Known today by its Slovene name of Soča, the Isonzo River is a fast-moving, emerald-green collection of mountain streams which cuts through the valley with high banks along most of its length. It is perhaps the worst place in Europe to have a war, particularly a war like this one. Having set out to end the war quickly with a grand campaign against the decrepit Austro-Hungarian Empire, the Italians are fighting uphill against an enemy who has been digging in since May, and progress comes only by inches.
Eleven days after his army ground to a shuddering halt for lack of ammunition, Field Marshall Luigi Cadorna tries again today with virtually the same plan that failed before. Although he has brought up every artillery piece he could find, so has Cadorna’s opposite, Generalfeldmarschall Svetozar Boroević. Another three-day preparatory bombardment is too unfocused, leaving far too much of Boroević’s defenses untouched before the massed infantry assaults all along the front from the Carso Plateau to north of Gorizia. The attack is once again spread too thin across a large front, leaving no reserves to exploit breakthroughs.
If it seems like Cadorna has learned nothing — like he has failed to study the battles of the Western Front, merely throwing his men into a meat-grinder with callous disregard for the results — that is because he has in fact learned nothing, studied nothing, and does indeed care nothing for his losses.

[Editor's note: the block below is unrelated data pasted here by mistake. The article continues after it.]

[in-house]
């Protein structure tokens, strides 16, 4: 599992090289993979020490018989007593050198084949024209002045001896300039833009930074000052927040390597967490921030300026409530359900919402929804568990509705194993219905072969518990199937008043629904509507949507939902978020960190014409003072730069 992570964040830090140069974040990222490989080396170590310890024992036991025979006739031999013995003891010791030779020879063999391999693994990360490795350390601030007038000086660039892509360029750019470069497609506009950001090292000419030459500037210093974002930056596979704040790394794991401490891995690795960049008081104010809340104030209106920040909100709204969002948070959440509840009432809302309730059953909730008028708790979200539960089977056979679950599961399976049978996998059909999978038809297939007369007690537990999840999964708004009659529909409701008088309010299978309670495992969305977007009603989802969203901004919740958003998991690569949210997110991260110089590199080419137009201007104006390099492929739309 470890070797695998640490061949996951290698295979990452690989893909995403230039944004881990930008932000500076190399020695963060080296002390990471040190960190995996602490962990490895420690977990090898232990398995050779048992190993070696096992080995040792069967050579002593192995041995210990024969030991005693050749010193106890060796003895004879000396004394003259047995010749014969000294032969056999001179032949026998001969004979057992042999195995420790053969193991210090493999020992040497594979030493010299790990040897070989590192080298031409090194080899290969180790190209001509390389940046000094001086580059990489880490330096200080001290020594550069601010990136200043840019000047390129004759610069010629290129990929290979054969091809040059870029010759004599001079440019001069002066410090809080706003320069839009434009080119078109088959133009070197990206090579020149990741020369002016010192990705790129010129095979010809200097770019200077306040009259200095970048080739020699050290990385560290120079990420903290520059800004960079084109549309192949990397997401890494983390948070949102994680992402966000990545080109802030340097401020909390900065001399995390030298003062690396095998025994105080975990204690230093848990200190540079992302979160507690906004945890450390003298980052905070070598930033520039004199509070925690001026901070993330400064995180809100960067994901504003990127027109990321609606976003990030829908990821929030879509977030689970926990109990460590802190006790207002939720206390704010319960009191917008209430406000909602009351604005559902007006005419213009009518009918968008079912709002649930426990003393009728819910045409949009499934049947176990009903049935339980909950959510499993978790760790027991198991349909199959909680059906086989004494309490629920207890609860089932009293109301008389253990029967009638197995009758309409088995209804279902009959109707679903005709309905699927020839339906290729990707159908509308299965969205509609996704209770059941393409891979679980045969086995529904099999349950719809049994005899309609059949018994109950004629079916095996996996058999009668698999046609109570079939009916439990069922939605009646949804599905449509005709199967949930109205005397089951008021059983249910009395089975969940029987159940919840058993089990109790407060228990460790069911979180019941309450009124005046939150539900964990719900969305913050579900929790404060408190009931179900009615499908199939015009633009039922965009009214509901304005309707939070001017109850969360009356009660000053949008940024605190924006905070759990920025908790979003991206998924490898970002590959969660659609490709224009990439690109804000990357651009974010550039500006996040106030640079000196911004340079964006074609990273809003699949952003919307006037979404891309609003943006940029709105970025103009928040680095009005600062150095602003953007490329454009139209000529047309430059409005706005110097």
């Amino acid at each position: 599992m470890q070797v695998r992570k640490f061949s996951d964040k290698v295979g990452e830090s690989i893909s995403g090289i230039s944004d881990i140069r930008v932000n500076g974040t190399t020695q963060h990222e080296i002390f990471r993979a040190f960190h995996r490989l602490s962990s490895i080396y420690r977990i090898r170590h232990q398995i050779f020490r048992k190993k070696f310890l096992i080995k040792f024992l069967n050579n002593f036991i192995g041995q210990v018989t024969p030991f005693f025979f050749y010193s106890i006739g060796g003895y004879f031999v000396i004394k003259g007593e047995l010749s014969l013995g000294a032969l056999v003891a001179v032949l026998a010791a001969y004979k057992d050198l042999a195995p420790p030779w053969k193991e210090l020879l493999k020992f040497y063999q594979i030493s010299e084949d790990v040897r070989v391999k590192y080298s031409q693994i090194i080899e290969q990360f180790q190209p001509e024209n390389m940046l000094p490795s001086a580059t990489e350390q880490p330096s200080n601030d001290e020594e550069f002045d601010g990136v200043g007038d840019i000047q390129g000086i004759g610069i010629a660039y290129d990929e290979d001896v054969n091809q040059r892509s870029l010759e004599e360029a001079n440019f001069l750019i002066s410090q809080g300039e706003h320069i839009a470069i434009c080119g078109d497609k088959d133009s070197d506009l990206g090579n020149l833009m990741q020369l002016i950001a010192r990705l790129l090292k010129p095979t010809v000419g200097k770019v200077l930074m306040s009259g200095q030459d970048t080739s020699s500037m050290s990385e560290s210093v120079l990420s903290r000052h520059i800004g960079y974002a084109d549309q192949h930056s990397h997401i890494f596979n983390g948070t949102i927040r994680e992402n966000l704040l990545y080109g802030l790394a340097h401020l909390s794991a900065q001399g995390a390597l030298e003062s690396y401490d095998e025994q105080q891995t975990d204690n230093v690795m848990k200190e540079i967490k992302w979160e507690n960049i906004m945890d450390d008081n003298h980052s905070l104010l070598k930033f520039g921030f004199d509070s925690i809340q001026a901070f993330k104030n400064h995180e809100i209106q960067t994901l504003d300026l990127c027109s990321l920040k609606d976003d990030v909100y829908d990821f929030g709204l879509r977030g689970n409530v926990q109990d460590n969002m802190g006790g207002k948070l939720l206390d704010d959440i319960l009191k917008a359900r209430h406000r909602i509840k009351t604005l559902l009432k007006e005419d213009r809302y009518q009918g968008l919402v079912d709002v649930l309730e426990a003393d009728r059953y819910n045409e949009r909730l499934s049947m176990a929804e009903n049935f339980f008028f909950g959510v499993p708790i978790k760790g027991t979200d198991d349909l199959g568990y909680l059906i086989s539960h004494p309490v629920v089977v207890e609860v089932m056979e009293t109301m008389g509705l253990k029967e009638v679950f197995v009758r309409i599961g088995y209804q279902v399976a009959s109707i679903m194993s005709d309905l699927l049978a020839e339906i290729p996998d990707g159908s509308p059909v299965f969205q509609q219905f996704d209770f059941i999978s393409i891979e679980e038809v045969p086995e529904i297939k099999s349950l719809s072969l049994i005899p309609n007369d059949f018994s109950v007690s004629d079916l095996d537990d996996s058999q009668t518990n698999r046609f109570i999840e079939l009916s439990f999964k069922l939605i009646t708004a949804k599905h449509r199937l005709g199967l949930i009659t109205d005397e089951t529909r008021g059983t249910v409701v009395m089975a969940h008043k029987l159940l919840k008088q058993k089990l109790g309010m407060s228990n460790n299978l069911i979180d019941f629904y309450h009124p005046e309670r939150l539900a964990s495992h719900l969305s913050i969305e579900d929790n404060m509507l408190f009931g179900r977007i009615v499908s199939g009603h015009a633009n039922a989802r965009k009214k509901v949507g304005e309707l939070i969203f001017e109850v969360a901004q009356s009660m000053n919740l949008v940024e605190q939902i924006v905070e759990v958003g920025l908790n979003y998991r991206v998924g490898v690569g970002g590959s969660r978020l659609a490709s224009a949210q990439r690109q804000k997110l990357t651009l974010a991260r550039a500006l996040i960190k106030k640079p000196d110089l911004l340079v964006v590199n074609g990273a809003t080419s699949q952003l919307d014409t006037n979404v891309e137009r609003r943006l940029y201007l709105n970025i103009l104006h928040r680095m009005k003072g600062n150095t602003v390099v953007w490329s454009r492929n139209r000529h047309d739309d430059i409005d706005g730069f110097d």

As the Second and Third Armies begin their attacks, fighting quickly degenerates into fierce hand-to-hand trench warfare, winning very little ground. One example is typical: the 11th Cyclist Battalion has their sharpshooters out front when the six-hour bombardment ceases on the third day. Leading the charge with almost no intelligence on enemy strength or dispositions, the Battalion’s marksmen are slaughtered as they advance on the Croat regiments defending their objectives.
While the 20th Honvéd Division is nearly destroyed in the course of the battle, with two out of three men being casualties, the defenders still inflict even higher casualties on their enemies. A week after the battle began, Italians finally swarm up the peak of Monte San Michele overlooking the Austrian bridgehead south of Gorizia, only to be thrown off the next day; practically the only territory claimed and kept is Mount Batognica overlooking Caporetto. And so it goes.
Just like the first battle on the Isonzo, this one finally peters out on August 3rd because there is not enough ammunition to continue. In fact, Cadorna’s 280,000-man force also lacks enough rifles, bullets, and other equipment to overwhelm an enemy they outnumber better than three to one. While Austrian casualties are higher in proportion to the size of their force — in fact, the body count favors Italy by a few thousands — the failure to break through against a much smaller force finally demolishes any notion of a rapid conquest.
The war here will instead be long, protracted, grisly, and won by weight of fire. The next pause in operations will last months rather than weeks so that Cadorna can store up such armed men and shells as he deems necessary to smash a way through. The ever-determined Boroević, who refuses to leave the enemy any ground even if it means bleeding his army white, will put the time to equally good use.
The bleeding has hardly started.